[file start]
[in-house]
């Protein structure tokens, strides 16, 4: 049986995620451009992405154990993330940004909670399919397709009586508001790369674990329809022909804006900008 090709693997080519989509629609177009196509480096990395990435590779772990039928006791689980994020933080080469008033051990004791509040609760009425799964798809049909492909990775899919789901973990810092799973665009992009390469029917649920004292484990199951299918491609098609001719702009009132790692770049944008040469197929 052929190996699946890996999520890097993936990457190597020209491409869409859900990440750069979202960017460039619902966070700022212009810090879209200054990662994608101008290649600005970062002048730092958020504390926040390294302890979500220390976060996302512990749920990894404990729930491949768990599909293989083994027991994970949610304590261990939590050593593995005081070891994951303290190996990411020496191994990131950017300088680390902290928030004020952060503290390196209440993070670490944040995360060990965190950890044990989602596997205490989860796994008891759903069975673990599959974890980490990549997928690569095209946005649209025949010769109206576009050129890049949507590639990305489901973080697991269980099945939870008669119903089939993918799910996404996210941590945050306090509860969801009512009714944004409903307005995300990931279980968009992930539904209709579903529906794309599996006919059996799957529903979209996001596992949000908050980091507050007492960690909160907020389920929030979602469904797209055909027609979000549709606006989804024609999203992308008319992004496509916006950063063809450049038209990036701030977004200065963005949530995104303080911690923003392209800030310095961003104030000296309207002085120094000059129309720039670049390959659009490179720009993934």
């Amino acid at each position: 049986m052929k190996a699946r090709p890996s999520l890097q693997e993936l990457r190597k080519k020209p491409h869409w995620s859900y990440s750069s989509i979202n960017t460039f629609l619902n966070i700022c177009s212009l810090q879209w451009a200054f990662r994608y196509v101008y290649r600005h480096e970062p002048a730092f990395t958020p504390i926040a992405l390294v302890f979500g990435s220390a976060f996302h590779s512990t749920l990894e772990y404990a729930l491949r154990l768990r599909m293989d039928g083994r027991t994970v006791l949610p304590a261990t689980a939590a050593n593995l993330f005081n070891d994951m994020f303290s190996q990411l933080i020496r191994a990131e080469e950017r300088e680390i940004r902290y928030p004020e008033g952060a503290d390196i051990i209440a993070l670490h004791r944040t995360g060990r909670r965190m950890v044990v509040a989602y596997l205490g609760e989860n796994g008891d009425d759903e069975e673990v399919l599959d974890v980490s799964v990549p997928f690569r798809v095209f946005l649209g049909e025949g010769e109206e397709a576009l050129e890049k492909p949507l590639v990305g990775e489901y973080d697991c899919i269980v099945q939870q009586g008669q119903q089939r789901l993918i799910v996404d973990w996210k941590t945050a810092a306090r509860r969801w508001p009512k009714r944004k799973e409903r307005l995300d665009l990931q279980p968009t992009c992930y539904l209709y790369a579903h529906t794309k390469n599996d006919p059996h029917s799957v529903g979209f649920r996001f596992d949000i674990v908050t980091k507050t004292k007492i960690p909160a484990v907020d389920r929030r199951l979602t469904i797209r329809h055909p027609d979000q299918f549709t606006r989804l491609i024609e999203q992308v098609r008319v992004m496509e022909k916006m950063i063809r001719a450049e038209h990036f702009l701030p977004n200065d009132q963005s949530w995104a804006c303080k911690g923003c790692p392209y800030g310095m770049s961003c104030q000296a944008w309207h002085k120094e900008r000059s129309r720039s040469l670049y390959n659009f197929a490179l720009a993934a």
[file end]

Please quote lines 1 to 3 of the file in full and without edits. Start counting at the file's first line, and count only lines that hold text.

[in-house]
């Protein structure tokens, strides 16, 4: 049986995620451009992405154990993330940004909670399919397709009586508001790369674990329809022909804006900008 090709693997080519989509629609177009196509480096990395990435590779772990039928006791689980994020933080080469008033051990004791509040609760009425799964798809049909492909990775899919789901973990810092799973665009992009390469029917649920004292484990199951299918491609098609001719702009009132790692770049944008040469197929 052929190996699946890996999520890097993936990457190597020209491409869409859900990440750069979202960017460039619902966070700022212009810090879209200054990662994608101008290649600005970062002048730092958020504390926040390294302890979500220390976060996302512990749920990894404990729930491949768990599909293989083994027991994970949610304590261990939590050593593995005081070891994951303290190996990411020496191994990131950017300088680390902290928030004020952060503290390196209440993070670490944040995360060990965190950890044990989602596997205490989860796994008891759903069975673990599959974890980490990549997928690569095209946005649209025949010769109206576009050129890049949507590639990305489901973080697991269980099945939870008669119903089939993918799910996404996210941590945050306090509860969801009512009714944004409903307005995300990931279980968009992930539904209709579903529906794309599996006919059996799957529903979209996001596992949000908050980091507050007492960690909160907020389920929030979602469904797209055909027609979000549709606006989804024609999203992308008319992004496509916006950063063809450049038209990036701030977004200065963005949530995104303080911690923003392209800030310095961003104030000296309207002085120094000059129309720039670049390959659009490179720009993934």
């Amino acid at each position: 049986m052929k190996a699946r090709p890996s999520l890097q693997e993936l990457r190597k080519k020209p491409h869409w995620s859900y990440s750069s989509i979202n960017t460039f629609l619902n966070i700022c177009s212009l810090q879209w451009a200054f990662r994608y196509v101008y290649r600005h480096e970062p002048a730092f990395t958020p504390i926040a992405l390294v302890f979500g990435s220390a976060f996302h590779s512990t749920l990894e772990y404990a729930l491949r154990l768990r599909m293989d039928g083994r027991t994970v006791l949610p304590a261990t689980a939590a050593n593995l993330f005081n070891d994951m994020f303290s190996q990411l933080i020496r191994a990131e080469e950017r300088e680390i940004r902290y928030p004020e008033g952060a503290d390196i051990i209440a993070l670490h004791r944040t995360g060990r909670r965190m950890v044990v509040a989602y596997l205490g609760e989860n796994g008891d009425d759903e069975e673990v399919l599959d974890v980490s799964v990549p997928f690569r798809v095209f946005l649209g049909e025949g010769e109206e397709a576009l050129e890049k492909p949507l590639v990305g990775e489901y973080d697991c899919i269980v099945q939870q009586g008669q119903q089939r789901l993918i799910v996404d973990w996210k941590t945050a810092a306090r509860r969801w508001p009512k009714r944004k799973e409903r307005l995300d665009l990931q279980p968009t992009c992930y539904l209709y790369a579903h529906t794309k390469n599996d006919p059996h029917s799957v529903g979209f649920r996001f596992d949000i674990v908050t980091k507050t004292k007492i960690p909160a484990v907020d389920r929030r199951l979602t469904i797209r329809h055909p027609d979000q299918f549709t606006r989804l491609i024609e999203q992308v098609r008319v992004m496509e022909k916006m950063i063809r001719a450049e038209h990036f702009l701030p977004n200065d009132q963005s949530w995104a804006c303080k911690g923003c790692p392209y800030g310095m770049s961003c104030q000296a944008w309207h002085k120094e900008r000059s129309r720039s040469l670049y390959n659009f197929a490179l720009a993934a």